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Where did the carbon in the martian atmosphere go? This puzzling question has troubled scientists for a long while. Now a joint scientific team from the California Institute of Technology and JPL believe they found the answer.
Mars is covered by a thin atmosphere, mostly composed of carbon dioxide. The martian atmosphere is so thin that it cannot prevent surface water from evaporating. However, it’s been long thought the atmosphere of Mars was once far thicker than even that of Earth. In line with this hypothesis, the joint scientific team suggests that Mars was indeed blanketed by a thicker atmosphere 3.8 billion years ago.
The study published in the Nature Communications journal presents a plausible scenario where a photochemical process led to the thinning of the atmosphere while being consistent with the current carbon stock and eliminating the possibility of carbon having escaped in space.
According to the joint scientific team, two possible scenarios related to the thinning of the martian atmosphere can be taken into account. The first is that the excess carbon dioxide was lost in space. The second and the start point of the California Institute of Technology-JPL research is that the excess carbon dioxide was stocked in minerals found in rocks. The rocks on the surface of Mars are called carbonates.
A JPL study involving crunching data from several satellites orbiting the red planet has yielded a great study resource: an inventory of carbonates on Mars. According to this study, the upper crust of the red planet doesn’t contain sufficient carbonates to account for the thinning of the martian atmosphere by stocking carbon 3.8 million years ago.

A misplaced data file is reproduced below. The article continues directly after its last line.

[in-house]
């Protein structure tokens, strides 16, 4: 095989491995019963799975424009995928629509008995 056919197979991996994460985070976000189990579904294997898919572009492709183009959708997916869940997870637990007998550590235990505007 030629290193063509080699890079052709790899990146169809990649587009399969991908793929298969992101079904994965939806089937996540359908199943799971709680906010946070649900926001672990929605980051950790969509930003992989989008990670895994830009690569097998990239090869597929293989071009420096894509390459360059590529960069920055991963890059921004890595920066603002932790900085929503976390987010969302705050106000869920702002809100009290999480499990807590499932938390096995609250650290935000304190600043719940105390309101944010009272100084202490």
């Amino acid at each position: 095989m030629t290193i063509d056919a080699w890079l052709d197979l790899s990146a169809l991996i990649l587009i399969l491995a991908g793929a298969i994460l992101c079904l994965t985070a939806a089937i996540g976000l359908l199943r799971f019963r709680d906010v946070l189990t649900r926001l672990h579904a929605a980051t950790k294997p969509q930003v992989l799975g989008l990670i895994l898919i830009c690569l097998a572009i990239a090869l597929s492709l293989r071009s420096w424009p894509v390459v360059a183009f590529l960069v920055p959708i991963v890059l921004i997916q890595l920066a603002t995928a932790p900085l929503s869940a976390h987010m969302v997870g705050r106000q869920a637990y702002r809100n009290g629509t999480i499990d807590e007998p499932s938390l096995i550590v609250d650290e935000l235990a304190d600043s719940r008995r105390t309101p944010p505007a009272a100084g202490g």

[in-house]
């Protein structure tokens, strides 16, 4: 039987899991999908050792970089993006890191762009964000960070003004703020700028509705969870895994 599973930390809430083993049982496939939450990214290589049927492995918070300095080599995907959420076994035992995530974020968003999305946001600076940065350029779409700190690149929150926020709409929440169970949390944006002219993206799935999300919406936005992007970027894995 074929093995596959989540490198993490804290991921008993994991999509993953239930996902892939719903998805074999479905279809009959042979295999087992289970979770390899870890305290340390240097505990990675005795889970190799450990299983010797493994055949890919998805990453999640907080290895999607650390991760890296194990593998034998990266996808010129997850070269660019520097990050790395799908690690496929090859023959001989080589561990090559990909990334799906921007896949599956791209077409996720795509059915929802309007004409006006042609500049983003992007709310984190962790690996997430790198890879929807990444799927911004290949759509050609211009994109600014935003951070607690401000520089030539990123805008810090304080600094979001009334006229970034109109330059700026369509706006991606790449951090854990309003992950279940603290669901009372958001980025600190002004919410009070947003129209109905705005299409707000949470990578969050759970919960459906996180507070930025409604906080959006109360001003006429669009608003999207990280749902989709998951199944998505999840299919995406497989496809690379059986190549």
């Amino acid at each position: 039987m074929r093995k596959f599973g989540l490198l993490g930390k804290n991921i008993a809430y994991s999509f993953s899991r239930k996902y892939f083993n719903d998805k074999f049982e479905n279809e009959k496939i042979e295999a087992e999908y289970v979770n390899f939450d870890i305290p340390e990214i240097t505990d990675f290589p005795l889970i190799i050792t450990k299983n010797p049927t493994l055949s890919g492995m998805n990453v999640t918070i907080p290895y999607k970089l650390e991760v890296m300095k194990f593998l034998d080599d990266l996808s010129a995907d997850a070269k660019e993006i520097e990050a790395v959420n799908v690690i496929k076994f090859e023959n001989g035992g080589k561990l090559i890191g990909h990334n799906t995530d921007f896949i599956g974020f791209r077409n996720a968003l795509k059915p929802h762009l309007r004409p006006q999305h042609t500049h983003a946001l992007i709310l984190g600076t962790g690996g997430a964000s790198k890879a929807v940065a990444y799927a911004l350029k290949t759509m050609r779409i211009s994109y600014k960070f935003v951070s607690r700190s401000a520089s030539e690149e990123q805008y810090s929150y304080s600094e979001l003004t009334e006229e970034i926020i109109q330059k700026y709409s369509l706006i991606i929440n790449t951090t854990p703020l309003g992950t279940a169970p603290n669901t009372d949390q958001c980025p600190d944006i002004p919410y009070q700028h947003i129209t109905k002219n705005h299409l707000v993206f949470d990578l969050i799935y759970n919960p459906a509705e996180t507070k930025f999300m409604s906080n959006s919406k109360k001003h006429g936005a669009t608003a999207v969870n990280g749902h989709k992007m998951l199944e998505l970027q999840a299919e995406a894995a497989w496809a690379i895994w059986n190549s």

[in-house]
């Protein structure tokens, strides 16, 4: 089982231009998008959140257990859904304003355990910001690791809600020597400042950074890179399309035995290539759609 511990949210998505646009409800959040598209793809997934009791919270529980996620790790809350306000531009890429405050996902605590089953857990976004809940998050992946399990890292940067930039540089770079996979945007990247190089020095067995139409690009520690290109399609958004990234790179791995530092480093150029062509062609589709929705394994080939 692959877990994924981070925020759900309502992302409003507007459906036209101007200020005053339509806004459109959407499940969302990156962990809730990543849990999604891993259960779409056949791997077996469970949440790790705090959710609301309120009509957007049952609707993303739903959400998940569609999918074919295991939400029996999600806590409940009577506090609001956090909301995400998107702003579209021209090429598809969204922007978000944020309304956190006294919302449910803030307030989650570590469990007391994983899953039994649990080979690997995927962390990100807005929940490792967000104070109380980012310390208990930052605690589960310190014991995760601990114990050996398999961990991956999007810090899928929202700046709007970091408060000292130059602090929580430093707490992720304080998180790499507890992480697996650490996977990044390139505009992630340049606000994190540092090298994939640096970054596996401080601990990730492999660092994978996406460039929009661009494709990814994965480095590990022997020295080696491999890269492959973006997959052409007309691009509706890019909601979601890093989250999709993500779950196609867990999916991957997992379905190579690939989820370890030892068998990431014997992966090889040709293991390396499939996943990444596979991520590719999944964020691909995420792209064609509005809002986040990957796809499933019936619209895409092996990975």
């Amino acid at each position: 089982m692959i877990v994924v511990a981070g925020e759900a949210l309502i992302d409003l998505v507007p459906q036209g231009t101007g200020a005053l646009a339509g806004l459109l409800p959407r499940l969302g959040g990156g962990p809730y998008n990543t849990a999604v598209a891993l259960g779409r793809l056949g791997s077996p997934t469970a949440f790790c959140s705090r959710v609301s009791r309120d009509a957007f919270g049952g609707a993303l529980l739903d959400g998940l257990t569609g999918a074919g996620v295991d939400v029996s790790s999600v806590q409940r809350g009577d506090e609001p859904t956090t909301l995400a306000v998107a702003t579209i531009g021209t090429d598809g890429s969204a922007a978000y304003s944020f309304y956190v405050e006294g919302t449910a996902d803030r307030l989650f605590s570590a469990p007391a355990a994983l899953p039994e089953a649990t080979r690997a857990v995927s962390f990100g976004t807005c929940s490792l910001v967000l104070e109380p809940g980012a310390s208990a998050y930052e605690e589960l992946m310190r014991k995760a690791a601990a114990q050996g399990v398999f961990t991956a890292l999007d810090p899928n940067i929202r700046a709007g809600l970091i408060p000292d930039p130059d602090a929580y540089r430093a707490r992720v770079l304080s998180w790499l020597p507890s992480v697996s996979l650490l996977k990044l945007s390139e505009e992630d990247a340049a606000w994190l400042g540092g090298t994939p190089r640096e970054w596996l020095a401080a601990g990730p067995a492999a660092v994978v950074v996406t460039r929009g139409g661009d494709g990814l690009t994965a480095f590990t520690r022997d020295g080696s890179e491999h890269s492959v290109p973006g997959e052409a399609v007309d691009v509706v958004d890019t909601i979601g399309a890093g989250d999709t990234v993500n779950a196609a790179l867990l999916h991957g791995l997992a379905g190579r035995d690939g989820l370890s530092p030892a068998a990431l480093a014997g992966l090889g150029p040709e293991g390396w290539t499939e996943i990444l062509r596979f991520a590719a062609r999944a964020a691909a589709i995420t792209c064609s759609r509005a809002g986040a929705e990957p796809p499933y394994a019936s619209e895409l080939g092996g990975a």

So where did the carbon in the martian atmosphere go? Another piece of the puzzle was set in place when the researchers analyzed carbon isotopes ratio (carbon-12, carbon-13) to study the escape-to-space hypothesis. The carbon isotope ratio at different points in time acts as an accurate indicator of the timeline of the thinning of the martian atmosphere.
The start point for the measurement was established by measuring the carbon isotope ratio of martian meteorites. These contain gases consistent with the deep mantle of the red planet. The atmosphere of a planet is produced as the mantle releases gases via volcanic activity. As such, the starting point is a measure of the initial martian atmosphere.
The results obtained were compared to the carbon isotopes of the martian atmosphere as collected by Curiosity. The isotopic measurements of Curiosity reveal that the martian atmosphere is rich in carbon-13. If the carbon had escaped to space, carbon-12 isotopes would be the first to reach the atmosphere and escape as they are lighter.
However, a photochemical process might have intervened. An ultraviolet light particle would meet a carbon dioxide molecule in the upper atmosphere and divide it into carbon monoxide and oxygen. Another ultraviolet light particle encountering a carbon monoxide molecule divides it into carbon and oxygen. Carbon thus produced would have escaped the atmosphere.
Photo Credits: Phys.org